For five decades, the American Heart Association has celebrated February as American Heart Month. It’s a month dedicated to raising awareness about the leading cause of death in America – cardiovascular disease. Causing one in three deaths each year, there are many factors that lead to heart disease, such as obesity, high blood pressure, and high cholesterol.
For decades, consumers have been given mixed messages about dietary cholesterol, especially as it relates to eggs. However, egg lovers can rejoice this February – and all year long – because recent research reveals that healthy adults can enjoy eggs daily without affecting their risk of heart disease.
According to a 2011 report from the United States Department of Agriculture’s Agricultural Research Service (USDA-ARS), eggs are 14 percent lower in cholesterol than previously thought. The USDA-ARS reviewed the nutrient composition of standard large eggs for the study. As a result, they found that an average large egg contained 185 mg of cholesterol (down from 215 mg), which is well within the 300 mg recommended daily value of cholesterol.
This confirms more than 40 years of academic research, including the following:
• A 2008 study published in the European Journal of Nutrition, which concluded that cholesterol-rich foods should not be excluded from dietary advice for weight loss.
• A 2007 study reported in Medical Science Monitor revealing that eating one or two eggs a day did not increase the risk of heart disease among healthy adults.
• A review of more than 25 studies appearing in the Journal of the American College of Nutrition in 2000 showing that eating one egg per day isn’t associated with increased risk of heart disease in healthy men and women.
The extensive research reveals that eggs can be part of a heart-healthy diet. In fact, information about the health benefits of eggs is a leading reason why the American Heart Association guidelines were changed in March 2002 to allow one egg per day into the average healthy American’s diet, ending the association’s 30-year campaign that limited egg consumption to no more than three per week.
Additional Reasons to Love Eggs
Eggs offer a number of beneficial nutrients that promote good health. One egg has approximately 75 calories and 13 essential vitamins and minerals. Eggs also are an excellent source of selenium and a good source of high-quality protein, vitamin B 12, phosphorus and riboflavin.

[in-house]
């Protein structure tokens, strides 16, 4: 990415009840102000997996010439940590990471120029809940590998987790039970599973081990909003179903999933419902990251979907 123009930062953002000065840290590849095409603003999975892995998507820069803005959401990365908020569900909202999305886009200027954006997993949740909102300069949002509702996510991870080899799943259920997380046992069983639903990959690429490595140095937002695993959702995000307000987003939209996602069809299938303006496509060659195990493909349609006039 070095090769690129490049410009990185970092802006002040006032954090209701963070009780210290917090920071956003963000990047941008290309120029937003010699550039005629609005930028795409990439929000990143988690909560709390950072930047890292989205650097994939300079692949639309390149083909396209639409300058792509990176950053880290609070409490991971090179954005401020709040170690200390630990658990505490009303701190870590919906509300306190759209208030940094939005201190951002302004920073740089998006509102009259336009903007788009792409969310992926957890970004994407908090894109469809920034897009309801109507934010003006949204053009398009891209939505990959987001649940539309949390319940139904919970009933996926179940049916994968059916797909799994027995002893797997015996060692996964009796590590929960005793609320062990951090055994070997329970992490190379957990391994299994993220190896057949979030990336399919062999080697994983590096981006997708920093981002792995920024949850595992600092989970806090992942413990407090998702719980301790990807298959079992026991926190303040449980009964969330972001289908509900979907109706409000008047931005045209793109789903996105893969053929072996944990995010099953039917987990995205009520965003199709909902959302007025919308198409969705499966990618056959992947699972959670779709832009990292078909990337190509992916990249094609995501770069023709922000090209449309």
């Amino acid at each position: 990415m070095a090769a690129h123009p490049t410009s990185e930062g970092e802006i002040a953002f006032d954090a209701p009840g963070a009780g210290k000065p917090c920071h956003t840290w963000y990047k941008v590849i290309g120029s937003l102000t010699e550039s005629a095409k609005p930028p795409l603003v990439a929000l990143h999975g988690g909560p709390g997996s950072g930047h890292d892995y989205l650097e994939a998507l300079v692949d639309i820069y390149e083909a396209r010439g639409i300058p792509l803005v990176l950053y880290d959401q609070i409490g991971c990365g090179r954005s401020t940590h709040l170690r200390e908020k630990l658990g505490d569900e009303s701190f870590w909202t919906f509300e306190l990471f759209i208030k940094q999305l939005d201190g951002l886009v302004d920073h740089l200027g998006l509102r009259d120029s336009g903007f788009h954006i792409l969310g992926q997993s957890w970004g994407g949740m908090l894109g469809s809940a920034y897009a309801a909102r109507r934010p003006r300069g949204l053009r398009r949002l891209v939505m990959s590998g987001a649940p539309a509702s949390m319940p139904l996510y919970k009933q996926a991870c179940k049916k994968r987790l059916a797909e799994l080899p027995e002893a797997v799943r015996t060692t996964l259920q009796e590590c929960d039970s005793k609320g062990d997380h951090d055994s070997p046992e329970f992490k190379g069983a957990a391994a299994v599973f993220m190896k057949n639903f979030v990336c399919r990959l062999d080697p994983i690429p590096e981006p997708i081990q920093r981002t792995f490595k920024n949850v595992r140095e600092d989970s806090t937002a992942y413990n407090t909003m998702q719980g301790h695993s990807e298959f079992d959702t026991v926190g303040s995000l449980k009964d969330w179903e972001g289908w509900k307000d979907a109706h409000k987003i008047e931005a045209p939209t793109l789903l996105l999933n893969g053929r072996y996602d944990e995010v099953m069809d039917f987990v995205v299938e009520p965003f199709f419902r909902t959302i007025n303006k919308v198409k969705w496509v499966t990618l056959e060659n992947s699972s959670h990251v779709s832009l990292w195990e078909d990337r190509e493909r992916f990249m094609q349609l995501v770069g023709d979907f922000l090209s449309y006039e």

Another important nutrient found in eggs is choline, considered essential for normal fetal/infant brain development and for memory, even later in life. And, choline also helps to reduce the risk of heart disease. Choline, like folate, is involved in breaking down homocysteine, an amino acid in the blood that may be associated with an increased risk of heart disease. In fact, research shows that choline deficiency results in increased homocysteine levels. This may help to explain why 30 years of research have shown that healthy adults can consume eggs without increasing their risk of heart disease.
Additionally, research shows that high-quality protein, like that found in eggs, helps build muscle strength and allows people to feel full for longer, helping them stay energized, and maintain a healthy weight. At an average retail cost of less than 15 cents apiece, eggs are one of the most affordable sources of high-quality protein per serving in today’s marketplace.
Time and time again, eggs have proven to be an important, healthy and fun part of Americans’ diets. During American Heart Month – and every month – consumers have every reason to take advantage of the high protein value and broad nutritional benefits eggs offer.
Jim Chakeres is the executive vice president for the Ohio Poultry Association. Viewpoints expressed in these opinion pieces are the work of the author. The Daily Advocate does not endorse these viewpoints or the independent activities of the author.